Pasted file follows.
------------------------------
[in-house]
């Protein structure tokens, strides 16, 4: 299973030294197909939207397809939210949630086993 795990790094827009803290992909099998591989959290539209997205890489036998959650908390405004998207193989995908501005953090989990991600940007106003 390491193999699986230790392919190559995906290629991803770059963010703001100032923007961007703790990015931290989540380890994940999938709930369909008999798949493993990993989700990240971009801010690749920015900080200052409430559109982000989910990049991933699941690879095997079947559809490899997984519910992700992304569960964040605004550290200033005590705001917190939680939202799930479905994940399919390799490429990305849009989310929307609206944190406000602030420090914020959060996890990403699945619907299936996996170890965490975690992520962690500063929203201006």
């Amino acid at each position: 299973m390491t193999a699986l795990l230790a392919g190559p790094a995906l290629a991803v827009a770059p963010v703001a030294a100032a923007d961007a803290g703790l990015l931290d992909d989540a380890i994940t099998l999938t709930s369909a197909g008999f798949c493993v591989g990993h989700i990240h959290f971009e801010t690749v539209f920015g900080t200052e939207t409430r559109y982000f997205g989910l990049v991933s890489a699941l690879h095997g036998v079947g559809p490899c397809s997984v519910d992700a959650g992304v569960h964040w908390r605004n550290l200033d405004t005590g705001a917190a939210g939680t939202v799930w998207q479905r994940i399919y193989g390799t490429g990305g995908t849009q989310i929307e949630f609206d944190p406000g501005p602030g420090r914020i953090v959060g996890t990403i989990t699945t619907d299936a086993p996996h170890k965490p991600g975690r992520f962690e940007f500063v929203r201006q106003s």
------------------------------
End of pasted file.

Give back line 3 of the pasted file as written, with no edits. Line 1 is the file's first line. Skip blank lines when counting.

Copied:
């Amino acid at each position: 299973m390491t193999a699986l795990l230790a392919g190559p790094a995906l290629a991803v827009a770059p963010v703001a030294a100032a923007d961007a803290g703790l990015l931290d992909d989540a380890i994940t099998l999938t709930s369909a197909g008999f798949c493993v591989g990993h989700i990240h959290f971009e801010t690749v539209f920015g900080t200052e939207t409430r559109y982000f997205g989910l990049v991933s890489a699941l690879h095997g036998v079947g559809p490899c397809s997984v519910d992700a959650g992304v569960h964040w908390r605004n550290l200033d405004t005590g705001a917190a939210g939680t939202v799930w998207q479905r994940i399919y193989g390799t490429g990305g995908t849009q989310i929307e949630f609206d944190p406000g501005p602030g420090r914020i953090v959060g996890t990403i989990t699945t619907d299936a086993p996996h170890k965490p991600g975690r992520f962690e940007f500063v929203r201006q106003s």